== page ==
If it wasn’t clear already, the Nuclear Nonproliferation Treaty (NPT) is a dead letter. From the NYTimes:
The Senate gave overwhelming approval late Thursday to President Bush’s deal for nuclear cooperation with India, a vote expressing that a goal of nurturing India as an ally outweighed concerns over the risks of spreading nuclear skills and bomb-making materials.
By a vote of 85 to 12, senators agreed to a program that would allow the United States to send nuclear fuel and technology to India, which has refused to sign the Nuclear Nonproliferation Treaty.
The agreement, negotiated by President Bush and Prime Minister Manmohan Singh of India in March, calls for the United States to end a long moratorium on sales of nuclear fuel and reactor components. For its part, India would divide its reactor facilities into civilian and military nuclear programs, with civilian facilities open to international inspections.
Critics have been unwavering in arguing that the pact would rally nations like North Korea and Iran to press ahead with nuclear weapons programs despite international complaints and threats. Opponents of the measure also warned that the deal would allow India to build more bombs with its limited stockpile of radioactive material, and could spur a regional nuclear arms race with Pakistan and China.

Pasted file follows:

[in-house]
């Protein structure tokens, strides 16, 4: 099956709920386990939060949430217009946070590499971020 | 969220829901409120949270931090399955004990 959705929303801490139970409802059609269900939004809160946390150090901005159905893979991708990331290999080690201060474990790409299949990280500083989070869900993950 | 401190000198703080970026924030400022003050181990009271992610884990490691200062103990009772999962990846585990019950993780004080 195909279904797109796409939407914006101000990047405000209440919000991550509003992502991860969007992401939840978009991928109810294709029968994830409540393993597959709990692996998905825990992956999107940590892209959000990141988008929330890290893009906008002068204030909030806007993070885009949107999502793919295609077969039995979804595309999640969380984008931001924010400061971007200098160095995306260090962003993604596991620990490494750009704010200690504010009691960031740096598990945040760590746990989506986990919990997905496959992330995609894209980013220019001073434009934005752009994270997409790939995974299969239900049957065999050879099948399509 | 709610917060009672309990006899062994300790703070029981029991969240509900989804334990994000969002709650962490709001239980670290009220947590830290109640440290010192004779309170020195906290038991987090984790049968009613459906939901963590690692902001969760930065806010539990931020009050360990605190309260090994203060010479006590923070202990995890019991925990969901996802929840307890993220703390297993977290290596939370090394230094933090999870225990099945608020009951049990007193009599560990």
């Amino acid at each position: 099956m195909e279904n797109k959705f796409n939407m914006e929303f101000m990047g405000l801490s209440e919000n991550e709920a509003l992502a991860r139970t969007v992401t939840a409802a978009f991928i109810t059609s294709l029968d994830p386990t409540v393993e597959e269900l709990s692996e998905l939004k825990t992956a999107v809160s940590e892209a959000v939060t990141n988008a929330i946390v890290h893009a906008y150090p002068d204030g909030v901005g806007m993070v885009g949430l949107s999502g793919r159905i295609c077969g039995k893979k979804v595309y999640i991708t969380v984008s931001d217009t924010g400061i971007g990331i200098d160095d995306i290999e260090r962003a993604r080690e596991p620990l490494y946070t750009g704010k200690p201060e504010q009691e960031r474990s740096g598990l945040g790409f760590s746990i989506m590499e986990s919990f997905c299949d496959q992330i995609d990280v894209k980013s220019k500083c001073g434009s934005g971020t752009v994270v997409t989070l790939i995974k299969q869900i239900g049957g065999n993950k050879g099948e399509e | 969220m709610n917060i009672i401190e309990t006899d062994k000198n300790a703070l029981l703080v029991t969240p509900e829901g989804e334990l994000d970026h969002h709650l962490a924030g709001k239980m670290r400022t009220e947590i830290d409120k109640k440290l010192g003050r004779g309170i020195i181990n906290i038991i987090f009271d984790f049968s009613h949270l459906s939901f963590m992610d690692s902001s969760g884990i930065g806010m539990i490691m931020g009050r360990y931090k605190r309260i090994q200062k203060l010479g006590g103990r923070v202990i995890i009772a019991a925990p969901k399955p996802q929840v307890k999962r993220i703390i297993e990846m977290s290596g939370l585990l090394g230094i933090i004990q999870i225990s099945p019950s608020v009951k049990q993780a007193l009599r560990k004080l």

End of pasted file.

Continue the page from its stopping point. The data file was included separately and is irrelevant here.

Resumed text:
This is a great way to put the nail in the coffin of the already shaky weapons regime. We’re helping India do an end run around the NPT to advance our goals in the region—but will this really even do that? What credibility do the nuclear powers have now in arguing that Iran must abide by its treaty obligations to use nuclear technologies for only peaceful means? The administration has made no effort to build a new rule-based system for regulating and containing nuclear technology. It’s made no effort to address the dubious moral ground on which the NPT is constructed (by what principle do some countries get nukes and others none?) by taking real steps towards a nuclear-weapon-free world. So the current weapons regime is crumbling beneath us and we have no replacement ready—in fact, we aren’t even seriously talking about a new system, it’s not even on the radar. Not a proper subject of discussion in the Senate or the news media, apparently. The only conclusion I can draw is that the administration never saw the NPT as a particularly useful piece of paper to begin with and is now glad to be freed from its constraints. Either that or our national security policy is being decided by true incompetents.